Thursday, 26 November 2015

One is the loneliest number - Draft night 2015 reviewed

If you ignore every advance in the field of entertainment since the introduction of talking pictures there’s nothing more exciting than a sporting draft.
Other than a brief, farcical attempt by hapless Rugby Leaguists to join in the fun 25 years ago the AFL has stood alone as the only national sporting competition in this country willing to subject its best and brightest young talents to a grim, dystopian future at the lowliest of clubs.
The only country to ever successfully turn this modern day slave market into a televised extravaganza is the United States, and considering the number of junkets the AFL executive has been there on it’s no wonder they’ve got a sick obsession with introducing unnecessary razzle dazzle to the event. It’s a noble idea, after all Channel 7 has turned Brownlow night into a spectacular of frocks and baffled international singers collecting enormous paychecks, but to paraphrase “Dirty” Harry Callahan (who was drafted by the Brisbane Bears in 1988 but opted to stay at Norwood) “a league’s got to know its  limitations.”
Unlike the Brownlow there is no way to jazz up the National Draft. Gil McLachlan can storm through five rounds of voting without a breath to ensure there’s enough time for a Mick Molloy stand-up set (need not have bothered), but he can’t intervene to force sides into picking quicker so Fox Sports can introduce a Wolfmother concert can he? Perhaps as the defacto owner of GWS he can have a say there, but as we discovered last night even clubs bidding on their own academy players now causes the drafting process to grind to a halt as if there’s been a general strike by the Recruiters Union.
Considering how many clubs treat draft night as their grand final it seemed a shame they didn’t open with the national anthem, but as the night went on we discovered that any time saved during the coverage was to be savoured.
The draft is not entertainment television, and nor does it need to be. A decade ago I was driving to Albury on draft day with only radio coverage available, and was forced to slow down to dangerously low speeds on the highway to retain SEN’s signal long enough to hear the top 20 picks. Fortunately in those days they opened up at #1 and rifled through the next 70 names in about 45 minutes so we could get on with our lives instead of stretching proceedings out over 150 minutes for the sake of a handful of lunatics who felt that what the draft needed was more ‘drama’.
The first attempt at artificially injecting excitement to the process was when the first 10 selections were made behind closed doors before the players were introduced on stage in reverse order. This was supposed to add mystery about who would be picked first but foundered because a) the top 10 is the most predictable phase of the whole draft and b) most of the picks belonged to GWS and/or Gold Coast anyway.
Fortunately this idea was soon shelved in favour of having each of the top 10 draftees shaking hands and posing for pictures with the man who will be their senior coach for at least half of 2016. It almost seems unnecessary, after all as much as fans of some clubs would disagree it’s not like the kids are never going to be seen again, but I suppose you’d have to have the hardest heart to deny them that awkward moment of glory. And won’t that investment portfolio bestowed on Jacob Weitering for being picked first come in handy in a few years when he’s searching for change down the back of his couch?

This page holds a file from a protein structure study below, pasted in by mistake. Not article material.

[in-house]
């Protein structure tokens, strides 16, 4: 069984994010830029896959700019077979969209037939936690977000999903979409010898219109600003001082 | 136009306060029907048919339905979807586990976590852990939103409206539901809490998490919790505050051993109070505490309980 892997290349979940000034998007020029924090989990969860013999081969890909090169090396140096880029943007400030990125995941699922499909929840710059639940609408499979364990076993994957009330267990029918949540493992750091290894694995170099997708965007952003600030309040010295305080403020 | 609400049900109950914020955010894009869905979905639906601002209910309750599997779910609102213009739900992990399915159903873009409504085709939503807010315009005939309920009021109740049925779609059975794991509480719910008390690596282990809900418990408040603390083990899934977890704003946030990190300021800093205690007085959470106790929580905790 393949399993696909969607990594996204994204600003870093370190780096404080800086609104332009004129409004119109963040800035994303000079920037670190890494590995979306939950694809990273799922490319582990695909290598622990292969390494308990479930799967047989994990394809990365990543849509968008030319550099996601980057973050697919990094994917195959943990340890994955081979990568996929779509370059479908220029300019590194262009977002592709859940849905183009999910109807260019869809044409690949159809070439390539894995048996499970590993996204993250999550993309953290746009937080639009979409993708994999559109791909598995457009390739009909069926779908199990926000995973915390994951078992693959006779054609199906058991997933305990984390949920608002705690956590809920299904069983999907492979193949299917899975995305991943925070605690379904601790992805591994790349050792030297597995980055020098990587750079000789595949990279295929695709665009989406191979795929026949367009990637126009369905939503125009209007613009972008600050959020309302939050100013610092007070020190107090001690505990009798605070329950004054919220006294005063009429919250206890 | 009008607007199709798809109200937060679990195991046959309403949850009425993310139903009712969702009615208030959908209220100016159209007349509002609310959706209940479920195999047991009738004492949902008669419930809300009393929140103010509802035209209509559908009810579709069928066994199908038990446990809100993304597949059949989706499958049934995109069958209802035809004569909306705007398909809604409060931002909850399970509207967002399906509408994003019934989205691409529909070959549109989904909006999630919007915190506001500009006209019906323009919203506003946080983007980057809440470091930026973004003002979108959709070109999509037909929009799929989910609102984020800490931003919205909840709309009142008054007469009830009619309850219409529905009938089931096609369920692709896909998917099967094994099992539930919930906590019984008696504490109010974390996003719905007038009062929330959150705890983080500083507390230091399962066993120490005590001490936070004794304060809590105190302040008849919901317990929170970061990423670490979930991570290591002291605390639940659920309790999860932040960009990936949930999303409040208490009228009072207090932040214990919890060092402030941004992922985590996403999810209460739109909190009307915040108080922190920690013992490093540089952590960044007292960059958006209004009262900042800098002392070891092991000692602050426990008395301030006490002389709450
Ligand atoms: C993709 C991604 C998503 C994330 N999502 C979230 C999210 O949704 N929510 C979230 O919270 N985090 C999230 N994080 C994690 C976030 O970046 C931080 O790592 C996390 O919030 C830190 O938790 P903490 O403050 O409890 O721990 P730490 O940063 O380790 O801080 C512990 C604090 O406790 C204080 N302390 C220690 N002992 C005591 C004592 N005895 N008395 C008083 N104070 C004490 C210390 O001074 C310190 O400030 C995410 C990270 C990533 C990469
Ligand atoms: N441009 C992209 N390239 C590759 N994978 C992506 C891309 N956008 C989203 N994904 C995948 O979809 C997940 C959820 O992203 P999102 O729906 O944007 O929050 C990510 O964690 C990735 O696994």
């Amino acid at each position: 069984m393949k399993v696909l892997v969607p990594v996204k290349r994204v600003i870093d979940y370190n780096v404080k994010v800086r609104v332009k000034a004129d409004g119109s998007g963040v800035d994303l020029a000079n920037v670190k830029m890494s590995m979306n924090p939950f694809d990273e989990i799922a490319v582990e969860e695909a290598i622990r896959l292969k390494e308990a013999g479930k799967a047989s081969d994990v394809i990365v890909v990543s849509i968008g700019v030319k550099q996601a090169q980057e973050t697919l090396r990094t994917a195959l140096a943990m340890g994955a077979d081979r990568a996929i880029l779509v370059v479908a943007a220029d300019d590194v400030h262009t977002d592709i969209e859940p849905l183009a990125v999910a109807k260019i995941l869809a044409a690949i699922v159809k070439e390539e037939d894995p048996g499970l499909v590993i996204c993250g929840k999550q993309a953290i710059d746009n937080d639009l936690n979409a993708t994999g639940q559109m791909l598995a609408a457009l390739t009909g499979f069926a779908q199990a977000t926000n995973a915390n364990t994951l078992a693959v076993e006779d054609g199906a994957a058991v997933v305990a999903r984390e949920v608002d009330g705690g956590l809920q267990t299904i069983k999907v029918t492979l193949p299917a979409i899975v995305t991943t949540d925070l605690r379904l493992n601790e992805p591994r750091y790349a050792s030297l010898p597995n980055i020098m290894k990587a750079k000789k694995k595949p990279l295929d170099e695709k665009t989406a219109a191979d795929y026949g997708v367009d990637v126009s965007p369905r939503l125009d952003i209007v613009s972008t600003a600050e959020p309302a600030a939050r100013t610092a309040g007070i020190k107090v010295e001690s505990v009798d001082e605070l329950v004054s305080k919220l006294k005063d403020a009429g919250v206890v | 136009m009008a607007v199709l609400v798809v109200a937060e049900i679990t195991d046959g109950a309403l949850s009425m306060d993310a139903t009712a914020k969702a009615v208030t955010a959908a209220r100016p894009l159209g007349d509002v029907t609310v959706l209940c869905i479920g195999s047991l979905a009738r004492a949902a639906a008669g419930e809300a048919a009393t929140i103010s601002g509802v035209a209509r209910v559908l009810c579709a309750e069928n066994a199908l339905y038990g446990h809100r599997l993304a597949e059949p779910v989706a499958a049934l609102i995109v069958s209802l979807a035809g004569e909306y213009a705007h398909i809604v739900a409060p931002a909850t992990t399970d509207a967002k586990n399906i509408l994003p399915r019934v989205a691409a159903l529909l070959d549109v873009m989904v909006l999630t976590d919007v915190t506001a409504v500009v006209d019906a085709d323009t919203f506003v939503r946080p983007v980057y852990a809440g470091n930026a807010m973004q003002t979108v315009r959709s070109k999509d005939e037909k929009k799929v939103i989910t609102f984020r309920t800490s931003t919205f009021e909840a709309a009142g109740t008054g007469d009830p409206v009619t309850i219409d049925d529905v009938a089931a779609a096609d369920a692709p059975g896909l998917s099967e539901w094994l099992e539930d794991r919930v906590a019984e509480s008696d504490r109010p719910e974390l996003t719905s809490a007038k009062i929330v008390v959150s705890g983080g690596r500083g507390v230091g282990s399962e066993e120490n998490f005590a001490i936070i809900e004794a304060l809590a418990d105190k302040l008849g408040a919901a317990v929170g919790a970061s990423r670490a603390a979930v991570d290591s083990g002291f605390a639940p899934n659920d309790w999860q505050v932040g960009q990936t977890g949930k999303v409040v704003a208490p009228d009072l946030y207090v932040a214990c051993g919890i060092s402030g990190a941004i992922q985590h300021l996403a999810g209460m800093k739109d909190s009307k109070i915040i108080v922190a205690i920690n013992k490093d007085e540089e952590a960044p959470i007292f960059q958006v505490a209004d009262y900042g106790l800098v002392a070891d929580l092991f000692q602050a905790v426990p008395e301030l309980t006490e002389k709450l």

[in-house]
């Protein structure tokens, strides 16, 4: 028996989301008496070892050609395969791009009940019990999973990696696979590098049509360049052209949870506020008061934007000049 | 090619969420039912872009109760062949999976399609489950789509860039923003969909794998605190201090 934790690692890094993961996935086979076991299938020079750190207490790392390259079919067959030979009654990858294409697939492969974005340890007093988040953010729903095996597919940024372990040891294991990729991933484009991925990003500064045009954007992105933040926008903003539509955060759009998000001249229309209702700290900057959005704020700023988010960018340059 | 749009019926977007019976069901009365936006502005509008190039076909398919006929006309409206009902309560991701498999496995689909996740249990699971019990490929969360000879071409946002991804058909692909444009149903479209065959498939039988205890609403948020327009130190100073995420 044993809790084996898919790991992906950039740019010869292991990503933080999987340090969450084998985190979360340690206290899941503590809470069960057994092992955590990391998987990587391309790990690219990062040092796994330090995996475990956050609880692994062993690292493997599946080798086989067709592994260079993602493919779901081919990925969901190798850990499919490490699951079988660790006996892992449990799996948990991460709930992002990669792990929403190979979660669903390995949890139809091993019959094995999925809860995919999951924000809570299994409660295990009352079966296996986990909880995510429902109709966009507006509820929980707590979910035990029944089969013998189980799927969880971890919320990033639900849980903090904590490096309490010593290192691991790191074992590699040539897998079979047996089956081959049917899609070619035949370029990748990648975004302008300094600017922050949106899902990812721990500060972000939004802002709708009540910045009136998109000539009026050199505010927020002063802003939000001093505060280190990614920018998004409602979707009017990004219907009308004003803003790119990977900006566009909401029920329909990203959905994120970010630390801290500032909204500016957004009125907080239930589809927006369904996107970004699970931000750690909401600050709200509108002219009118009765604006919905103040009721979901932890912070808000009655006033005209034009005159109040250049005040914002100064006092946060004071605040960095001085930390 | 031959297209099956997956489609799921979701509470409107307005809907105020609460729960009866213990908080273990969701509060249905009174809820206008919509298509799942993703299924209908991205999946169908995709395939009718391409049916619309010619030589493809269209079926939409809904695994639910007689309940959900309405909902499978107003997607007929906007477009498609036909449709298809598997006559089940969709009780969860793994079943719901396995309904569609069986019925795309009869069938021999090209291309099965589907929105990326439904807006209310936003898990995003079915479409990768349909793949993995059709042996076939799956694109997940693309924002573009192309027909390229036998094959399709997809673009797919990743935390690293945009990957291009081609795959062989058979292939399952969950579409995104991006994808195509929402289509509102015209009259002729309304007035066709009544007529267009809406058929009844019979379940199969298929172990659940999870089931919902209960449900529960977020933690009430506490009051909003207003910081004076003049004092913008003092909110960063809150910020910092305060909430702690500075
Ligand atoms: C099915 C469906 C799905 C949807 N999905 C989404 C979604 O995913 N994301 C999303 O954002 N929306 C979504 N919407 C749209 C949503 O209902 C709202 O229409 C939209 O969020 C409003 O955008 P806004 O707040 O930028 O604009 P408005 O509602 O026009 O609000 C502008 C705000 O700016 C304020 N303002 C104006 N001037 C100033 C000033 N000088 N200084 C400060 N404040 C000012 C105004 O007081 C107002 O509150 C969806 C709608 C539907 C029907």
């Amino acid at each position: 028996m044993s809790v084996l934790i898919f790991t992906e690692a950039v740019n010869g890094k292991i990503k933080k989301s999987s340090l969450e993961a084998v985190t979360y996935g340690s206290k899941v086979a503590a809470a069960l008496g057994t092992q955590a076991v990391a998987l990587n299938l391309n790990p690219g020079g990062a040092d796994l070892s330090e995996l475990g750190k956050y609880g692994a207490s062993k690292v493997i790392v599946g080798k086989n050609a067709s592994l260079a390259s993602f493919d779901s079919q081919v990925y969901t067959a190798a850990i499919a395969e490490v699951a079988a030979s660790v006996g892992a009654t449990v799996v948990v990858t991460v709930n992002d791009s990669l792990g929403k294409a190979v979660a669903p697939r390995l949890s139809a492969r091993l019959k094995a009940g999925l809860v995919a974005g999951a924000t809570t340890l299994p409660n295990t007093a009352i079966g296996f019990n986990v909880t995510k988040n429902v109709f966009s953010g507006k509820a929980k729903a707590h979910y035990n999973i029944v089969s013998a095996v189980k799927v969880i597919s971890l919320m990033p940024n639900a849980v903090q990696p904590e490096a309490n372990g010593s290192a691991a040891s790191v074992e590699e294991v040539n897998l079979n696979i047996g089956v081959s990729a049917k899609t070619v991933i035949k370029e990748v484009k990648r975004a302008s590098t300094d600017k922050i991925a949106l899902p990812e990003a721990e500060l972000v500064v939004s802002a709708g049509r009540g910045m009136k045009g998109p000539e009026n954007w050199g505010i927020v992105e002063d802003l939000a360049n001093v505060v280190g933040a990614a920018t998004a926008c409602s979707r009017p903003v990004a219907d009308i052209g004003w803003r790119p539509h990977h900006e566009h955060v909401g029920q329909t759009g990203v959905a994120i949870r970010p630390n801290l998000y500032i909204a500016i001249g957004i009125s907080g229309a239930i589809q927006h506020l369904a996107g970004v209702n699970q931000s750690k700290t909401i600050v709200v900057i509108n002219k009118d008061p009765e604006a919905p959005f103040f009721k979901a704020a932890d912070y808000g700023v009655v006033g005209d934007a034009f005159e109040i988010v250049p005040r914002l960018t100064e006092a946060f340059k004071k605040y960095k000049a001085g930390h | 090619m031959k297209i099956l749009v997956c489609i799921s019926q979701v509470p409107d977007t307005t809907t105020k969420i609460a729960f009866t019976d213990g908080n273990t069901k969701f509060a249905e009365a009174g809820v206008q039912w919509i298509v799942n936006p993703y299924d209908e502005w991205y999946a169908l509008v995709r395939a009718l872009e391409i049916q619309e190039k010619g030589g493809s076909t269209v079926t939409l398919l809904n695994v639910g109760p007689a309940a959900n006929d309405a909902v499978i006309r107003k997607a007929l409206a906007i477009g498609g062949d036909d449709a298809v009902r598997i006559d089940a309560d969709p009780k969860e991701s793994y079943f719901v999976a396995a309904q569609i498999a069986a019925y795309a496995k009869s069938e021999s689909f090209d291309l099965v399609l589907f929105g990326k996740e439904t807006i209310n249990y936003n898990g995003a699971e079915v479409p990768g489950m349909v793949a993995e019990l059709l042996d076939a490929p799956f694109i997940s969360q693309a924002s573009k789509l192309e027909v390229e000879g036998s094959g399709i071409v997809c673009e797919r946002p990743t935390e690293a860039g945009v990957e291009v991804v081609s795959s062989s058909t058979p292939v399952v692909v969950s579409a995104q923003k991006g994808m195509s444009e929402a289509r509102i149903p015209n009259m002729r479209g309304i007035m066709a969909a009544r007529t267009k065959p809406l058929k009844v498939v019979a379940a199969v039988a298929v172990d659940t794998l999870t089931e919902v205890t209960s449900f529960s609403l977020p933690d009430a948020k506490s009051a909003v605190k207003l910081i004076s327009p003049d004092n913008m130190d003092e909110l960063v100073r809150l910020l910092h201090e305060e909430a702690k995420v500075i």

This year the draftees were provided with the bonus of a live crowd of ticketholders hollering indecipherably as picks were made. It was a great introduction to being an AFL football, where you’re guaranteed to having red-faced, sweating lunatics hanging over the race yelling at you almost every week. Opposition fans will probably abuse them as well.
The main criticism of the night was that it took place at such glacial speed that there was enough spare time for a side draft where ranked everyone’s phantom draft. It’s not that they did everything wrong with the coverage, after all we tuned into to find out who our side was picking and got there eventually without the coverage crapping out after pick 11 once everyone had switched over to the golf.
One positive change was to give each side their own booth and hire multiple cameraman to cover them. A few years ago one poor bastard was dropped into the middle of 18 tables and expected to focus on the right group as picks were made. This worked fine in the genteel early stages of the draft, but when selections started to fly in at a rapid pace (remember when they flew in at a rapid pace? If last night was your first draft the answer is NO) he ended up spinning around like a whirling dervish trying to find the right shot and more often than not located the right table after they’d just finished their pick.
This year the coverage got through the first 10 picks without significant drama. It was like Fox Sports expected that 75% of the audience would tune out after pick 11. It was after the pomp and circumstance that things started to go south at a rapid rate, and the host broadcaster need not shoulder all the blame. The quick decline in the quality of viewing was the only thing rapid about the night, and from there the process plodded along so slowly that by the end of the first round only the keenest draft enthusiasts and Geelong fans were interested in bolters, shifters or smokies. The rest of us sat mouth agape in front of our TV enjoying the spectacle of a live broadcast going – as the kids would say – “tits up”.
On the main channel they wrapped things up and moved to cliché laden interviews after the first round, but where else would you have been but on the full coverage channel when the picks started dropping at the rate of one every three minutes and an increasingly hostile Gil was forced to continually rush on and off stage as if he was doing a beep test? Somewhere in all of this carnage Adelaide drafted somebody with the surname Doedee as if to deliberately ensure that the swimming pool scene from Caddyshack would live forever.